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Friends, University Bid Farewell to Paul Hardin, University’s ‘Bicentennial Chancellor’

Paul Hardin III, the steadfast lawyer and Methodist bishop’s son who steered UNC and three other campuses as they grew through tumultuous and historic times, has died. He was 86.

Hardin spent 27 years as a leader in higher education — the final seven of those at the nation’s oldest state university under the sentimental glow of its bicentennial.

Hardin, who said in a 2014 speech before a small charity event that he had been diagnosed with ALS the year before, died at his home Saturday. He lived in Carolina Meadows in Chapel Hill with his wife of 63 years, Barbara.

His administration was highlighted by the triumph of the University’s yearlong bicentennial celebration and by the often-fiery campus debate that eventually birthed the Sonja Haynes Stone Center for Black Culture and History nearly a decade after he left office.

“Chancellor Paul Hardin was a visionary leader who is remembered in North Carolina and across our nation for his dedication to promoting the life-changing impact and benefits of higher education,” Chancellor Carol L. Folt said. “In his bicentennial address, alumnus Charles Kuralt [’55] spoke of how Carolina was meant to be ‘the University of the people.’ Paul seized upon Carolina’s 200th birthday as an opportunity to light the way to a better future and open Carolina’s doors for all North Carolinians. Paul was warm and gracious and remained very involved with Carolina after his retirement. He will be greatly missed.”

On paper, Hardin was an unlikely choice to become Carolina’s seventh chancellor. He was a 1952 Phi Beta Kappa graduate of Duke University, where he was on the golf team, earned a law degree and served on the law school faculty for 10 years. When told of Chapel Hill’s interest in him, Hardin, then the president of the 2,400-student Drew University in New Jersey, was incredulous. He twice turned down the offer to apply, believing it a doomed proposition.

He was convinced to send a resume in the late winter of 1988, and by April, Hardin was a Duke man no more. He was Carolina’s man.

Chancellor Paul Hardin in 1989.

Chancellor Paul Hardin, pictured in 1989, said in an oral history: “I had the privilege of becoming a sentimental, outspoken supporter, an awestruck admirer and an advocate for this University.”

“There was never any doubt but that I was brought here to be the bicentennial chancellor,” he said. He was hired to prepare Carolina to start its third century, first by spearheading an initial $300 million capital campaign, the largest in school history. He did so with gusto. As he crisscrossed the state and country, he unabashedly needled supporters to turn out their deep pockets. In the end, the campaign raised an extraordinary $440 million.

It was the Bicentennial Observance, which culminated in a Kenan Stadium gala on Oct. 12, 1993, attended by then-President Bill Clinton and infused with Kuralt’s resonance, that was the most joyous for Hardin, the most cementing of his love for the place he came to call “my university.”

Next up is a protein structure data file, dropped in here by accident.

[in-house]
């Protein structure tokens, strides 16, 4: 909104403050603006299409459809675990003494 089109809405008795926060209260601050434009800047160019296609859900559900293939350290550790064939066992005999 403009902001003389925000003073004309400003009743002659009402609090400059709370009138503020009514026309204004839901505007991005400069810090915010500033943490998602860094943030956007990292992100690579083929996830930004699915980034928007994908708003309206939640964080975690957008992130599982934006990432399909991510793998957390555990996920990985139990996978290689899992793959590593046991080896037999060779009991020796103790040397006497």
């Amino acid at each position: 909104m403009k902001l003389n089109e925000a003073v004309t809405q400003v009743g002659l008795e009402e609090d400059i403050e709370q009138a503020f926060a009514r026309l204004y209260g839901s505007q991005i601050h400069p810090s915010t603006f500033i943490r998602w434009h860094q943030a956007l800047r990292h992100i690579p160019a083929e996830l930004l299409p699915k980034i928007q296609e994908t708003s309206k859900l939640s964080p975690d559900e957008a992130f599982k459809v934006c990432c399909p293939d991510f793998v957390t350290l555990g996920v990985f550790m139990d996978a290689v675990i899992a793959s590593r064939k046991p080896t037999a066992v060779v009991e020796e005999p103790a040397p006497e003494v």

“I had the privilege of becoming a sentimental, outspoken supporter, an awestruck admirer and an advocate for this University,” he said in an oral history.

Great turbulence hovered among many triumphs. An unexpected political storm broke out at Carolina in 1992 after Hardin refused student demands for a freestanding Black Cultural Center, instead calling for an expansion of the inadequate space the BCC occupied in the Student Union. The announcement triggered a period that Hardin called the “greatest personal anguish” of his career.

All his life, Hardin had considered himself a progressive liberal who worked to promote women, minorities and differing opinions on campuses and in his administrations; indeed minority faculty numbers doubled at Carolina under his tenure.

Hardin had run for mayor of Durham, where he was active in civil rights issues, in 1967 and lost in part due to his liberal views on race relations.

In the BCC battle almost three decades later, the chancellor worried that a freestanding center would promote separatism. But student supporters of a dedicated building believed he was degrading the importance of black culture on campus and stalling progress.

Hardin’s statement, “We want a forum, not a fortress,” galvanized proponents for a freestanding center to lead the largest demonstration movement on campus since Vietnam. Sixteen people were arrested after marching into the chancellor’s office in April 1993. The controversy drew national attention from the media as filmmaker Spike Lee and the Rev. Jesse L. Jackson visited campus to lend their support.

News cameras captured placards that read “Hardin’s Plantation,” but not the truth that Hardin felt inside — that he was in a lose-lose situation. BCC supporters saw him as against the center’s existence, while conservative opponents of a BCC called him a champion.

“What’s broken my heart is that I’ve been portrayed as a ’60s liberal who stopped growing,” Hardin told Newsweek in October 1992. Earlier in his administration, he had convened a special committee to study the campus atmosphere for minority groups, including blacks. “I believe in the legitimacy of a black-culture center,” he said. “I’m not an opponent.”

The controversy cooled in July 1993 when a planning committee appointed by Hardin — minus student protesters, who refused to participate — recommended a freestanding center for the BCC. Hardin won what he considered the salient point in the debate: that the center would be a working classroom building under the auspices of the provost, not a separate union under the department of student affairs. The Stone Center opened in a 44,500-square-foot building in Coker Woods in 2004.